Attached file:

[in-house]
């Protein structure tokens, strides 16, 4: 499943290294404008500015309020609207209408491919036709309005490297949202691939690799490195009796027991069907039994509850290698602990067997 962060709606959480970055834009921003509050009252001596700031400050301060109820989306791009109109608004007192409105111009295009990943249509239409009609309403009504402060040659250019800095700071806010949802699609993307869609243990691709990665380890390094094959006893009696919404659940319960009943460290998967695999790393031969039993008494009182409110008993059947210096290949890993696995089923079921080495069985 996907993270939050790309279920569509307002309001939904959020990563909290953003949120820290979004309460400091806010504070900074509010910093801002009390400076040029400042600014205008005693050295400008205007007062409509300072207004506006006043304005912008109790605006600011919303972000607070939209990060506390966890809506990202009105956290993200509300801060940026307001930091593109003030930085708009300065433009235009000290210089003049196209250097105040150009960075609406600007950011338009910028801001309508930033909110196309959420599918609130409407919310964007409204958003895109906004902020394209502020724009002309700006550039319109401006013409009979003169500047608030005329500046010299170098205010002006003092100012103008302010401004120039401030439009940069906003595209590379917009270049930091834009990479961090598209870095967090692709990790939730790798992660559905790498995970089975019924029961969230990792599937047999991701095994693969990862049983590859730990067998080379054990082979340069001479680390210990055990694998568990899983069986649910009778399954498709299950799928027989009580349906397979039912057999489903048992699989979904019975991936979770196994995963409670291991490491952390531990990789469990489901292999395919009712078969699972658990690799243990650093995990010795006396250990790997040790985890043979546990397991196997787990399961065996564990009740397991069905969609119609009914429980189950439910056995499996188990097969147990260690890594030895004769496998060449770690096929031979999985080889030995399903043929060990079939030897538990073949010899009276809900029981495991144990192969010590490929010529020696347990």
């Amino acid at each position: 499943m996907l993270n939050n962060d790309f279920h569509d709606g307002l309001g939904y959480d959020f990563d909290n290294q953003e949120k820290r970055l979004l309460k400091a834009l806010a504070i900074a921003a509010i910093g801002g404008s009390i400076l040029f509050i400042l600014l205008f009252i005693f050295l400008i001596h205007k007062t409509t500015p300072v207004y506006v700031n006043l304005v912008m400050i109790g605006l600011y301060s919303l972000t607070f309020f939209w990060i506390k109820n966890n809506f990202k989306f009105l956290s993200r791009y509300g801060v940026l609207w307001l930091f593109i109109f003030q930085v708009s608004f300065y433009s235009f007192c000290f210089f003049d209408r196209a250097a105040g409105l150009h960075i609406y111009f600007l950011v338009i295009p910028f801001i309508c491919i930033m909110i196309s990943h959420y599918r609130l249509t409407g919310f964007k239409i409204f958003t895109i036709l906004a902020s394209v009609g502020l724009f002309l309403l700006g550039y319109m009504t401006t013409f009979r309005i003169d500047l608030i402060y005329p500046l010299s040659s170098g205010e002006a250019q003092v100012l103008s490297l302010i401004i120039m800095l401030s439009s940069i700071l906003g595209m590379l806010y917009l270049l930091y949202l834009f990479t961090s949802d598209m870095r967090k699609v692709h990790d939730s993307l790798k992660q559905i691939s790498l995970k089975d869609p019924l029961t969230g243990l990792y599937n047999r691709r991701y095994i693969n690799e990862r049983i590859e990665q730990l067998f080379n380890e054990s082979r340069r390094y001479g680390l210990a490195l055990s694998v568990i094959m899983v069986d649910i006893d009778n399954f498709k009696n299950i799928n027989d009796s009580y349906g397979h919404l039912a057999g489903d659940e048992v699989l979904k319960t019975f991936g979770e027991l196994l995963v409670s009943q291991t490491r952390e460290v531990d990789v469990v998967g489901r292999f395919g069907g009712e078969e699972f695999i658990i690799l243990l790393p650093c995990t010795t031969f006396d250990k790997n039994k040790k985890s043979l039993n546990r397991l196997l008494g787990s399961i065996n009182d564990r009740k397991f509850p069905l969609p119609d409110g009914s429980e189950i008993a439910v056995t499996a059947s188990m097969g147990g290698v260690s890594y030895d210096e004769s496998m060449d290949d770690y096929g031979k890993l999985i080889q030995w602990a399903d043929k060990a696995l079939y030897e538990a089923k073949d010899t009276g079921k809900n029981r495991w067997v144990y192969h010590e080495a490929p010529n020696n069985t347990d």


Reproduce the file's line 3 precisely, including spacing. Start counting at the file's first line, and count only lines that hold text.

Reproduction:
């Amino acid at each position: 499943m996907l993270n939050n962060d790309f279920h569509d709606g307002l309001g939904y959480d959020f990563d909290n290294q953003e949120k820290r970055l979004l309460k400091a834009l806010a504070i900074a921003a509010i910093g801002g404008s009390i400076l040029f509050i400042l600014l205008f009252i005693f050295l400008i001596h205007k007062t409509t500015p300072v207004y506006v700031n006043l304005v912008m400050i109790g605006l600011y301060s919303l972000t607070f309020f939209w990060i506390k109820n966890n809506f990202k989306f009105l956290s993200r791009y509300g801060v940026l609207w307001l930091f593109i109109f003030q930085v708009s608004f300065y433009s235009f007192c000290f210089f003049d209408r196209a250097a105040g409105l150009h960075i609406y111009f600007l950011v338009i295009p910028f801001i309508c491919i930033m909110i196309s990943h959420y599918r609130l249509t409407g919310f964007k239409i409204f958003t895109i036709l906004a902020s394209v009609g502020l724009f002309l309403l700006g550039y319109m009504t401006t013409f009979r309005i003169d500047l608030i402060y005329p500046l010299s040659s170098g205010e002006a250019q003092v100012l103008s490297l302010i401004i120039m800095l401030s439009s940069i700071l906003g595209m590379l806010y917009l270049l930091y949202l834009f990479t961090s949802d598209m870095r967090k699609v692709h990790d939730s993307l790798k992660q559905i691939s790498l995970k089975d869609p019924l029961t969230g243990l990792y599937n047999r691709r991701y095994i693969n690799e990862r049983i590859e990665q730990l067998f080379n380890e054990s082979r340069r390094y001479g680390l210990a490195l055990s694998v568990i094959m899983v069986d649910i006893d009778n399954f498709k009696n299950i799928n027989d009796s009580y349906g397979h919404l039912a057999g489903d659940e048992v699989l979904k319960t019975f991936g979770e027991l196994l995963v409670s009943q291991t490491r952390e460290v531990d990789v469990v998967g489901r292999f395919g069907g009712e078969e699972f695999i658990i690799l243990l790393p650093c995990t010795t031969f006396d250990k790997n039994k040790k985890s043979l039993n546990r397991l196997l008494g787990s399961i065996n009182d564990r009740k397991f509850p069905l969609p119609d409110g009914s429980e189950i008993a439910v056995t499996a059947s188990m097969g147990g290698v260690s890594y030895d210096e004769s496998m060449d290949d770690y096929g031979k890993l999985i080889q030995w602990a399903d043929k060990a696995l079939y030897e538990a089923k073949d010899t009276g079921k809900n029981r495991w067997v144990y192969h010590e080495a490929p010529n020696n069985t347990d």